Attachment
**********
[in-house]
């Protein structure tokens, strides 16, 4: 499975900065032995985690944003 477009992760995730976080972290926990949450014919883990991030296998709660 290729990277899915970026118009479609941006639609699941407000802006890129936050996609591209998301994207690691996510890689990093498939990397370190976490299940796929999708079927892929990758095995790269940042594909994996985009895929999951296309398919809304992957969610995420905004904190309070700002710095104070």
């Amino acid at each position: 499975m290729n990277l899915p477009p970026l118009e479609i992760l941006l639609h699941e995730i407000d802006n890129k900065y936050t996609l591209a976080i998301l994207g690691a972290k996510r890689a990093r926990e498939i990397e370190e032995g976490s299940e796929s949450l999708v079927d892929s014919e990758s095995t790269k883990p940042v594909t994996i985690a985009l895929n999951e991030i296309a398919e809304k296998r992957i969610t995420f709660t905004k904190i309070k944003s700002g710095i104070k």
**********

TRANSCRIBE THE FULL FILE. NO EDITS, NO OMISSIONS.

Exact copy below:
[in-house]
């Protein structure tokens, strides 16, 4: 499975900065032995985690944003 477009992760995730976080972290926990949450014919883990991030296998709660 290729990277899915970026118009479609941006639609699941407000802006890129936050996609591209998301994207690691996510890689990093498939990397370190976490299940796929999708079927892929990758095995790269940042594909994996985009895929999951296309398919809304992957969610995420905004904190309070700002710095104070």
């Amino acid at each position: 499975m290729n990277l899915p477009p970026l118009e479609i992760l941006l639609h699941e995730i407000d802006n890129k900065y936050t996609l591209a976080i998301l994207g690691a972290k996510r890689a990093r926990e498939i990397e370190e032995g976490s299940e796929s949450l999708v079927d892929s014919e990758s095995t790269k883990p940042v594909t994996i985690a985009l895929n999951e991030i296309a398919e809304k296998r992957i969610t995420f709660t905004k904190i309070k944003s700002g710095i104070k």